The Florida East Coast Railway (“FECR”) recently took delivery of two refurbished locomotives (436 and 425). (Number 436 pictured above) These locomotives have a new paint scheme that recognizes breast cancer awareness. “These locomotives provide a visible example of FECR’s support to find a cure for breast cancer,” said FECR’s CEO Jim Hertwig.  “The locomotives were painted in honor of our employees, customers, suppliers, and the communities we serve who have fought for the cure. The locomotives will operate in local service along our network.”

All Aboard Florida won’t stop along the Treasure or Space coasts when passenger service starts to speed between Miami and Orlando in late 2015.

Platforms for passengers may someday be in those east coast communities and at more distant points across the state.

But first, backers of the $1.5 billion private venture by the subsidiary of Coral Gables-based Florida East Coast Industries want to know they’ll have a chance to recoup their investment before adding stops.

That didn’t prevent members of the Florida Senate Commerce and Tourism Committee this week from expressing a desire for the private venture to start making plans to expand the service west to Tampa and north to Daytona Beach and Jacksonville.

People who now drive from Central to South Florida could within two years hop on a train for a three-hour trip instead, thanks to deals being reached this week.

Owned by Florida East Coast Industries of Coral Gables, All Aboard Florida is planning stops at Orlando International Airport, West Palm Beach, Fort Lauderdale and Miami. The trains would run on a 230-mile route. Its customers are expected to be business travelers and tourists and a one-way ticket could cost about $100.

Passenger rail company All Aboard Florida expects to spend a total of about $2.4 billion to connect Miami to Orlando by private train and to develop the real estate along the track.

That total includes about $320 million spent on real estate development alone, according to sources who asked not to be named. The commercial development is expected to include offices, retail, residences and entertainment.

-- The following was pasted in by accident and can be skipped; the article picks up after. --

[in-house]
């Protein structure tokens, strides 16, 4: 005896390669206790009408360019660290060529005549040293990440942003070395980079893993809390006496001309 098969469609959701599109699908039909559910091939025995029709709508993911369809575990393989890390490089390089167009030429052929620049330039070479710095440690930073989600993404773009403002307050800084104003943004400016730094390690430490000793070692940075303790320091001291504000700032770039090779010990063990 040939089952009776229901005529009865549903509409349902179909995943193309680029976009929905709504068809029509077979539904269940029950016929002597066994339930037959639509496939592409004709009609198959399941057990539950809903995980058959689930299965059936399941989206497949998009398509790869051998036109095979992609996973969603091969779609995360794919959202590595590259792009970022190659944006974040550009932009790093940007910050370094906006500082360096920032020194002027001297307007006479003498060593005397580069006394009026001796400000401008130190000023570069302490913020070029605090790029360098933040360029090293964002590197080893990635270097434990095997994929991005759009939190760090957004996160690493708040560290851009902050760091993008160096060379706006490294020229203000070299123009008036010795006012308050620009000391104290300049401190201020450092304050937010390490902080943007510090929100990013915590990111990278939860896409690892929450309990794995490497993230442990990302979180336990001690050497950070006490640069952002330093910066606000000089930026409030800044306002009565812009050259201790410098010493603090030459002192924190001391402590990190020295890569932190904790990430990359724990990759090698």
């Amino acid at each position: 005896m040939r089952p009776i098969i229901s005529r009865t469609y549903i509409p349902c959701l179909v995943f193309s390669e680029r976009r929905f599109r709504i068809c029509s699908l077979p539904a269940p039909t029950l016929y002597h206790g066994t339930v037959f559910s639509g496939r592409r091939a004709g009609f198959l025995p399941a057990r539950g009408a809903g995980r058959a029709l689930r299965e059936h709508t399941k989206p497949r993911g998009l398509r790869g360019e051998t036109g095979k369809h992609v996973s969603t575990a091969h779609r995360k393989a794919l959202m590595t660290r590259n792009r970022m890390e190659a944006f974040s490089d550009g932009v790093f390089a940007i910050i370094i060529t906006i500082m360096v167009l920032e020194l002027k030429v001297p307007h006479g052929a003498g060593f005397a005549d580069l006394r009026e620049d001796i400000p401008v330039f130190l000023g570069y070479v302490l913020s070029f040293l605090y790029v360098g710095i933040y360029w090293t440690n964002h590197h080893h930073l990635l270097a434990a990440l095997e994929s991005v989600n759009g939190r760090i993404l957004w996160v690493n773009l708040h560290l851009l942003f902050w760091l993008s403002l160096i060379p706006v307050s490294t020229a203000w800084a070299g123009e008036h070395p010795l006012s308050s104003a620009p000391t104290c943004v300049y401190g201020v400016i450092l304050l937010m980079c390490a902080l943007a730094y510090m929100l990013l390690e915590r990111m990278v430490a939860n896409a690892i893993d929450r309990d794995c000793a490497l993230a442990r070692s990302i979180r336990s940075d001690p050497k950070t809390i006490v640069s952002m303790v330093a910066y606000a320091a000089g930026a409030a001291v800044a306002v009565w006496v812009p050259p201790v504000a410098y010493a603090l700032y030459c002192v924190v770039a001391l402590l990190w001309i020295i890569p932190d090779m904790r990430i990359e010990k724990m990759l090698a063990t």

The real estate piece is particularly important to All Aboard-parent Florida East Coast Industries, which expects to generate revenue, in part, by leveraging its expertise in developing and managing commercial real estate. FECI also has separate companies that plans to leverage the rail to generate additional revenue. FECI subsidiaries will offer various services including locating cell phone towers along the right of way; and third-party management to government and private companies with land and resources on and around the right-of-way.

If it comes to fruition, All Aboard Florida will be the first private intercity passenger rail service in America since 1971, when government-subsidized Amtrak took over passenger train operation nationally.

For the first time in eight years, Florida East Coast Railway has an operational, direct rail line into PortMiami, opening the door for retailers, which can now reach much of the U.S. market in no more than four days.

PortMiami has been without on-dock rail service since 2005 when Hurricane Wilma destroyed the Port’s rail bridge. But thanks to a federal grant the tracks have been upgraded and regular service is scheduled to begin next month.

The new PortMiami-FEC partnership will allow shippers to reach 70 percent of the U.S. population in four days or less by linking the Port to the national railway system. The connection is part of an overall plan to maximize the growth in freight business projected as part of the Panama Canal upgrade to be finished in 2015.